“Most people think self-oriented and other-oriented motivations are opposite ends of a continuum… Yet, I’ve consistently found that they’re completely independent. You can have neither, and you can have both,” with UPenn Prof. Duckworth quoting Wharton Prof. Adam Grant (Duckworth, 2016, Grit: The Power of Passion and Perseverance, New York: Scribner, p.159). Angela Duckworth’s research shows that people who most persevere–her paragons of grit–have found and work deeply with both (1) their own passion, their relationship to their own self potential and its manifestation, and (2) the purpose for their engagement, their unique contribution to the group (which she refers to as the other).
Grant’s and Duckworth’s research, and that of others I have shared in earlier blogposts, supports what we are finding, that where you experience a vibrant relationship with your own potential and its development, you also experience a vibrant relationship with the other and with the group, where your unique contribution is invited and acknowledged, and with the source and process of creativity. The research suggests a correlation–these primary relationships tend to be at a similar level of vibrancy–where one is, the others tend to be. This is correlational, not causal. We don’t really know which comes first, which would be the causal explanation, only that they tend to be at similar levels of vibrancy experienced.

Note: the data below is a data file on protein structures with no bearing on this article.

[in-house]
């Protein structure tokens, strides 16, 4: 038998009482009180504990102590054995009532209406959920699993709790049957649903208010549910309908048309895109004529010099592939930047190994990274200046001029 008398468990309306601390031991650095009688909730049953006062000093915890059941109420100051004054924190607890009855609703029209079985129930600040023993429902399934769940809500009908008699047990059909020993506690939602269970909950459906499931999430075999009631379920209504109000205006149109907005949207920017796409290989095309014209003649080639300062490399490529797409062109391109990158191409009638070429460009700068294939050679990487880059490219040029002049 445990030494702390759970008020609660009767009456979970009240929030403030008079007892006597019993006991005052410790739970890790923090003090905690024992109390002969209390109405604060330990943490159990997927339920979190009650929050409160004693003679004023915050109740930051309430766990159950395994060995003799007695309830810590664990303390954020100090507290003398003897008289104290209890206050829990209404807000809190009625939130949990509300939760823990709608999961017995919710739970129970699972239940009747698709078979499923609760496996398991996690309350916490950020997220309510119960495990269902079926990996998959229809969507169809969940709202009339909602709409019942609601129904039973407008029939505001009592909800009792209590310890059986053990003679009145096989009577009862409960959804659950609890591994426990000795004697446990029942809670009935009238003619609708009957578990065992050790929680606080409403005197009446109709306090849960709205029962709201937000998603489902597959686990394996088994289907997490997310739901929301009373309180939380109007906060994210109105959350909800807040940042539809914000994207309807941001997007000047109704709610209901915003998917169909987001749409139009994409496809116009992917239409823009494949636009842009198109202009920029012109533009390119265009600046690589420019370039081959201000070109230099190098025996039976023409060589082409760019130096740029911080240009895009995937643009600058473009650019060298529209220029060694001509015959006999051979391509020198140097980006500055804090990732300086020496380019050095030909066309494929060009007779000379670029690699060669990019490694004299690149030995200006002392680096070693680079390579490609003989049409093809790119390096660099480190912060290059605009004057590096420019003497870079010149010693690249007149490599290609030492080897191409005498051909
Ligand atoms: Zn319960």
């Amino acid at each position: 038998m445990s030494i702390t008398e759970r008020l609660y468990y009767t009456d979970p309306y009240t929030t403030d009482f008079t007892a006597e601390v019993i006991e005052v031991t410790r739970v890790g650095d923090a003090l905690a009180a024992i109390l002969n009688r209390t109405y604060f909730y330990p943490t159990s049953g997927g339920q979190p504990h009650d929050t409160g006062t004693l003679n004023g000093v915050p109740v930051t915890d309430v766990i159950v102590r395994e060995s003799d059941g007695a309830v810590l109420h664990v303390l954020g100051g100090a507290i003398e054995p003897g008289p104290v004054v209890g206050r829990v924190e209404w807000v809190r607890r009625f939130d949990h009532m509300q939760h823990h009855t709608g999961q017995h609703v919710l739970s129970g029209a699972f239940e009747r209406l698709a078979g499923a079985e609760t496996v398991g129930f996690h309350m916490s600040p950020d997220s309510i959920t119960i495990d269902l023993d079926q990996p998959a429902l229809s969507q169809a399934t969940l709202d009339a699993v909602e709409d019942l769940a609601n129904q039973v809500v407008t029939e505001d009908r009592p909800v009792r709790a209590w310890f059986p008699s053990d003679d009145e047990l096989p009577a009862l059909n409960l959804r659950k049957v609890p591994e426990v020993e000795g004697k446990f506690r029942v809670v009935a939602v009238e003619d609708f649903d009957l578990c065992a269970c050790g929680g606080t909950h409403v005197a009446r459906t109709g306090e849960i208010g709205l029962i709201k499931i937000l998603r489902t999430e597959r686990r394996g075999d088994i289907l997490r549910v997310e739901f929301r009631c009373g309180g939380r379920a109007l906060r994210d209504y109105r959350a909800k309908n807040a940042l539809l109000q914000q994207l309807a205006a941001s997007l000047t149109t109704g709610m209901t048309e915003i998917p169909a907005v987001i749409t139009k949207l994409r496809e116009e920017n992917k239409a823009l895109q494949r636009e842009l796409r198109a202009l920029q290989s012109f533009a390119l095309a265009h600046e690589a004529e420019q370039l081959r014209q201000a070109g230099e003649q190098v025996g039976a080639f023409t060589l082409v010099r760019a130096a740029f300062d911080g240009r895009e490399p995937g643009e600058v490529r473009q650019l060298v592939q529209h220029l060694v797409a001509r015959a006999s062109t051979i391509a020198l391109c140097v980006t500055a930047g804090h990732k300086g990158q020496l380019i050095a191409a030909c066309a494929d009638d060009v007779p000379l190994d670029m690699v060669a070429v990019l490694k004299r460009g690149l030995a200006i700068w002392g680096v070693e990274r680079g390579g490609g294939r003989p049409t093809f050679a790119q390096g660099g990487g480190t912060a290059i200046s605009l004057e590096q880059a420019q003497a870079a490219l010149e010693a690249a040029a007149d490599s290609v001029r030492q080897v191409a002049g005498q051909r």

The perennial question is, “Which comes first?” The self, the other, the group, nature, spirit? This seems to be a question that elicits lots of opinion and dogma, and has for thousands of years. Maybe a more fruitful question explores where we get the most leverage in shifting our experience to a more vibrant one, where the vibrancy experienced in all five primary relationships is higher? Some of our research suggests that the highest leverage is to start with yourself, because it is the easiest and most direct intervention we each have on a continuous basis. While it is definitely hard work to change your own perceptions and behaviors, you have permanent and continuous access to them, and you get to choose. It is much harder, if not impossible, to do this for others. So, maybe a more interesting question focuses on where the leverage is. The self?
As the Adam Grant quote I started with suggests, maybe the power of being able to choose an experience of higher vibrancy comes from not having to choose a point on a continuum between serving your self or another, because the five primary relationships are not tradeoffs, rather something achieved together, because they are fundamentally different, because they are independent.